US 3261682 A
Description (OCR text may contain errors)
United States Patent 3,261,682 ZIRCONIUM ALLOYS CONTAINING CERIUM AND YTTRIUM Ulrich Rtisler, Erlangen, Germany, assignor to Siemens- Schuckertwerke Aktiengesellschaft, Berlin-Siemensstadt, Germany, a corporation of Germany No Drawing. Filed Nov. 8, 1962, Ser. No. 236,421 Claims priority, application Germany, Sept. 29, 1962,
S 81,837, S 81,838 9 Claims, (Cl. 75-177) My invention relates to zirconium alloys and, in a more particular aspect, to alloys suitable as structural material for use in nuclear reactors, such as for the envelopes or cans of nuclear fuel elements.
Structural materials in the interior of nuclear reactors, particularly canning materials for fuel elements, are required to meet essentially the following four requirements:
(1) Lowest feasible absorption cross section for thermal neutrons,
(2) High corrosion resistance relative to liquid or gaseous reactor coolants,
(3) Sufiicient mechanical strength and ductility, and
(4) Insensitivity to neutron irradiation.
As regards these requirements, zirconium alloys have been found to be well suitable, particularly in reactors using water as coolant. Preferably employed has been the alloy known under the trade name Zircaloy-2 which, aside from zirconium, contains about 1.5% tin, 0.15% iron, 0.1% chromium and 0.05% nickel. (All percentages given in this specification are by weight.) These alloying additions counteract the impairment in corrosion resistance of pure zirconium due to contaminating traces of other elements, mainly nitrogen.
Nuclear reactors equipped with fuel-element cans and structural parts of Zircaloy-2 or Zircaloy-4, the latter being nickel'free Zircaloy-2, can be operated with water temperatures only up to about 350 C. above which the materials are no longer sufficiently corrosion resistant. These temperatures do not afford employing in the reactor plant the improved, modern turbines of increased efficiency, because these turbines would make it desirable to convert to operation with superheated steam at temperatures between 400 and 500 C. and more. Recently there have become known zirconium-columbium (niobium) alloys with promising improved corrosion resistance in the just-mentioned temperature range as compared with Zircaloy-Z and Zircaloy-4.
It is an object of my invention to provide zirconium alloys, preferably for the above-mentioned use in nuclear reactor plants, which aiford achieving a considerably higher corrosion resistance than heretofore attained with the known zirconium-columbium alloys.
I have discovered, and it constitutes an essential feature of my invention, that such improvement in corrosion resistance is achieved by composing a zirconium-base alloy of 0.005 to 1% substance from the group consisting of cerium and yttrium, and one or more of the elements columbium, tin, copper, iron, chromium, nickel, molybdenum, tungsten, vanadium, tantalum and palladium, each in a quantity of up to about 5%, the remainder being substantially all of zirconium, which is understood to include impurities. However, the total amount of the abovementioned addition elements, aside from cerium or yttrium, is less than and preferably less than 5% so that zirconium constitutes more than 90% and preferably more than 95% of the alloy, all percentages stated in this specification being by weight.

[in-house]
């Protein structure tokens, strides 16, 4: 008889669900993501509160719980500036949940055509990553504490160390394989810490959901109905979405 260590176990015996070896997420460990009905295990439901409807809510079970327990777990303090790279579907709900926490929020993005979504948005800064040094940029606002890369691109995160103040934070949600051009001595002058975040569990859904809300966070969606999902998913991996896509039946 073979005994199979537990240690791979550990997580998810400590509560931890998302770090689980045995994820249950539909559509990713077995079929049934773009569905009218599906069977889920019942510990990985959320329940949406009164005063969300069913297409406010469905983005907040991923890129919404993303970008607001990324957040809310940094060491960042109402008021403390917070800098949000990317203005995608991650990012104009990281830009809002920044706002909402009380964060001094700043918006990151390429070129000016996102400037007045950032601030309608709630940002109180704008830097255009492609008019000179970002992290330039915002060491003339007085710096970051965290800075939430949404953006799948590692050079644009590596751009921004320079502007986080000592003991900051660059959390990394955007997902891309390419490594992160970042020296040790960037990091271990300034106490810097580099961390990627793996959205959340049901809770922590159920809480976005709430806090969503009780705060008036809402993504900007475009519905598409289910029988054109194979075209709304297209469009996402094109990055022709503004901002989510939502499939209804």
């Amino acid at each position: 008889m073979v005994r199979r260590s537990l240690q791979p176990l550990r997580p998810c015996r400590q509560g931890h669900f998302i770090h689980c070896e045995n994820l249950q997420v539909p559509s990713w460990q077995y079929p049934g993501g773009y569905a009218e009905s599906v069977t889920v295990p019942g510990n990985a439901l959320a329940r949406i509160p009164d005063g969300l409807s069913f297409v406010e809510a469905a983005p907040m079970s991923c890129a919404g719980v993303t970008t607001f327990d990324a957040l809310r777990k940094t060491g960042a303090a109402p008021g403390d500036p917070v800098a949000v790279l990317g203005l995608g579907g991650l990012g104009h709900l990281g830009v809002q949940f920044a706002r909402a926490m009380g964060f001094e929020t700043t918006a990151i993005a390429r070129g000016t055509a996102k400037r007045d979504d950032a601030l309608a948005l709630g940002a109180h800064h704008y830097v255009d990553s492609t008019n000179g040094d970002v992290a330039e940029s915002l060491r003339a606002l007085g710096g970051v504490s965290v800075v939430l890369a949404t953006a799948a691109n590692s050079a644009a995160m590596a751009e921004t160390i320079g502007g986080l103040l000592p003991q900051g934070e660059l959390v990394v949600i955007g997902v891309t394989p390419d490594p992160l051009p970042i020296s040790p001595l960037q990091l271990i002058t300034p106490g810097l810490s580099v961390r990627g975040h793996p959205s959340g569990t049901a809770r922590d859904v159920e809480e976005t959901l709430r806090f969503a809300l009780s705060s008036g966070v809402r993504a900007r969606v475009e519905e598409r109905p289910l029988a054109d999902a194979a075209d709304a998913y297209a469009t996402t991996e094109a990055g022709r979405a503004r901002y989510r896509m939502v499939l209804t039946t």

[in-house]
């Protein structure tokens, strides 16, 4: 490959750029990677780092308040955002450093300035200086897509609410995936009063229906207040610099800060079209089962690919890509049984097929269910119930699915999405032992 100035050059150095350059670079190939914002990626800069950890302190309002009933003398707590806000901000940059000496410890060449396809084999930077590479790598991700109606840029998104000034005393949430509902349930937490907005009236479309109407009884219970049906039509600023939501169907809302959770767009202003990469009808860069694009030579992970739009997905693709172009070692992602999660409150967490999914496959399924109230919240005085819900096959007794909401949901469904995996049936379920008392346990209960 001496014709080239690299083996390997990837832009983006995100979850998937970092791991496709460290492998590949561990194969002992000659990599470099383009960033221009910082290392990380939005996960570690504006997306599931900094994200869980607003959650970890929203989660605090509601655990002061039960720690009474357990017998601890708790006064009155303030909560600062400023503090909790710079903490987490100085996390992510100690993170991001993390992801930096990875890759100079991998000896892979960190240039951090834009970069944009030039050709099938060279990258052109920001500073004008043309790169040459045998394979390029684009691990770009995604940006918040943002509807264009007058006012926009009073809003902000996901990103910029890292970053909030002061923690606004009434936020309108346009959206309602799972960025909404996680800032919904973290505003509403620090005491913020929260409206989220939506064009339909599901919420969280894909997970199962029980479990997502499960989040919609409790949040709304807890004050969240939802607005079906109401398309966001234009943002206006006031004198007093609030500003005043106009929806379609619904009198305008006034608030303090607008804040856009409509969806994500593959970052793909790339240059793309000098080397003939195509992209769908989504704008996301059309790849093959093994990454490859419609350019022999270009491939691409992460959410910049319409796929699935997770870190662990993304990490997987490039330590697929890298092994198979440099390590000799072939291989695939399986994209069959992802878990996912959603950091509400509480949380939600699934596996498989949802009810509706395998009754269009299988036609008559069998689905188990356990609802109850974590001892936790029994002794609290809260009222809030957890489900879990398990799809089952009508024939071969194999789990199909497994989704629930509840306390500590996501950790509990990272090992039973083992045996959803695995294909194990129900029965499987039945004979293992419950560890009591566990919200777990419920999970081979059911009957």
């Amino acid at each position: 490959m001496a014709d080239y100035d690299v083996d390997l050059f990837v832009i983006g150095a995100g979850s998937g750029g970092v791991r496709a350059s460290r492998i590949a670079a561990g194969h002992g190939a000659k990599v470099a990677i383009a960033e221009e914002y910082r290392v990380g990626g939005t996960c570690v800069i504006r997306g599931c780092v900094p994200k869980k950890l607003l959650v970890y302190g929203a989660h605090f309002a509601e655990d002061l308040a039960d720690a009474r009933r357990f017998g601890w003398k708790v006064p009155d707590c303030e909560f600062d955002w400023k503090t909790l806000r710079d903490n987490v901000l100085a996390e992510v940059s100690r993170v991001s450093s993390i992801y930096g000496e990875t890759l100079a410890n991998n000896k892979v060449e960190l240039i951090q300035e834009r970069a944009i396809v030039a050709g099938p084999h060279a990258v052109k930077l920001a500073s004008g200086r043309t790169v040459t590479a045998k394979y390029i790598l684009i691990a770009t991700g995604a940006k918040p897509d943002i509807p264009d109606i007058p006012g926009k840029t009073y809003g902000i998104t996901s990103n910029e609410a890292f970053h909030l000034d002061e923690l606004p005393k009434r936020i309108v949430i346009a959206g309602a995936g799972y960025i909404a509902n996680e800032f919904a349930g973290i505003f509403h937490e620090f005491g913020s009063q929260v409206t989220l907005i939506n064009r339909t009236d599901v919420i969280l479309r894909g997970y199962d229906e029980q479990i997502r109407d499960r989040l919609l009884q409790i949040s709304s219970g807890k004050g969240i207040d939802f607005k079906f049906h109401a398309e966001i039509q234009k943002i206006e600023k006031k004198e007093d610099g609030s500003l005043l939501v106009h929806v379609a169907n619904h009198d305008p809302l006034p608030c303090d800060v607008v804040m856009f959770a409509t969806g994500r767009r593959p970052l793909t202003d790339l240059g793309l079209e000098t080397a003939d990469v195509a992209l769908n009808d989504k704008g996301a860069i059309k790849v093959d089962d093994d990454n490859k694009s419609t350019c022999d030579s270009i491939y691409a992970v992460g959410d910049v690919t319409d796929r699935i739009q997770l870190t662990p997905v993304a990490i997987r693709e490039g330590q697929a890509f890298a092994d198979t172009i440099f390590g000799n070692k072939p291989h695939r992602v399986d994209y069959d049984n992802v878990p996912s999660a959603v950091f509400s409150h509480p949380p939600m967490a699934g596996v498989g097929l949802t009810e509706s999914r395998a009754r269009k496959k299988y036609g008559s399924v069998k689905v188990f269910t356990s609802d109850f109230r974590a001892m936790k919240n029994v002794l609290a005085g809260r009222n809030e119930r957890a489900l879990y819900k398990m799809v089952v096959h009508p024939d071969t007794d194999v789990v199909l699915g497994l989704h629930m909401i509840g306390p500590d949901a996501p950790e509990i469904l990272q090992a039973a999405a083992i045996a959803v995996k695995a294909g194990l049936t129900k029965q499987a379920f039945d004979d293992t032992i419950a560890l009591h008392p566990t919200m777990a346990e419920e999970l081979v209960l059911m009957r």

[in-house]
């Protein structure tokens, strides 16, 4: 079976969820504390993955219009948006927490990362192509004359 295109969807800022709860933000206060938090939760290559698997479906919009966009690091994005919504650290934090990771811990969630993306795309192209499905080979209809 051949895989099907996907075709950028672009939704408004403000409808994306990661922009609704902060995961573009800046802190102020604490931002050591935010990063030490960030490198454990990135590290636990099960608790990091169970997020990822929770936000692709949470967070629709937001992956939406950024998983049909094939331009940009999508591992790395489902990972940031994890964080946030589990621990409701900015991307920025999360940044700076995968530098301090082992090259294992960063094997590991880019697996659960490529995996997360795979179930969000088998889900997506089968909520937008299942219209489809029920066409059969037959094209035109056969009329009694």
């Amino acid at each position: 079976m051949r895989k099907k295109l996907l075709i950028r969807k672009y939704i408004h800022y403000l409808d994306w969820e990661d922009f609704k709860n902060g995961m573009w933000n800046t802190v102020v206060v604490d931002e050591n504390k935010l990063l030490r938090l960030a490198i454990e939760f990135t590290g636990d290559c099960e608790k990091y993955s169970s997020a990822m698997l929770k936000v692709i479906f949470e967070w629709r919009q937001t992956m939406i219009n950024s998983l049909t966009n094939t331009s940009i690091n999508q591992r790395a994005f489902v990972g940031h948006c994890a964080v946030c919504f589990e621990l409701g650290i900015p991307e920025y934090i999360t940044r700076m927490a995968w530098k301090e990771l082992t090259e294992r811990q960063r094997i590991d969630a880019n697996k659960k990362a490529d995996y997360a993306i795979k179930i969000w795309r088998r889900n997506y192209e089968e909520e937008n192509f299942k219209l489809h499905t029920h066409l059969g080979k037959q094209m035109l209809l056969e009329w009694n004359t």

I have found it preferable for best results, particularly with respect to structural materials for use in nuclear reactors, to employ a cerium or yttrium content of 0.01 to 0.5%. For example, a favorable alloy composition contains 0.1 to 5%, preferably 0.3 to 2.5% columbium, 0.01 to 0.5% cerium, the remainder being substantially zirconium inclusive of impurities. Also applicable is the same composition if the cerium is substituted by 0.01 to 0.5% yttrium. In both cases the alloy may also contain at least one of the following additions within the stated ranges:
Percent Sn 0.2 to 1 Cu 0.5 to 1.5 Fe 0.1 to 1.5 Cr 0.1 to 1.5 Ni 0.1 to 1.5 Mo 0.5 to 1 W 0.5 to 1 V 0.2 to 1 As mentioned, however, the total amount of such additions should remain below the limits given above. The just-mentioned additions belong to the group of metals known as constituents in zirconium-base alloys. In this respect, reference may be had to the following literature:
R. S. Ambartsumyan et al., Mechanical Properties and Corrosion Resistance of Zirconium and Its Alloys in Water, Steam and Gases at Elevated Temperatures, 2nd Geneva Conference (1958), 15/P/2044.
J. P. Pemsler, The Corrosion of Zirconium Alloys in 900 F. Steam, NMI-1208 (1958).
S, B. Dalgaard, The Corrosion Resistance of Zr-Nb and Zr-Nb-Sn Alloys in High-Temperature Water and Steam, AECL-993 (1960).
I. N. Wanklyn, J. T. Demant and D. Jones, The Cor rosion of Zirconium and Its Alloys by High Temperature Steam. Part I: The Effect of Alloy Composition, AERE- R3655 (1961).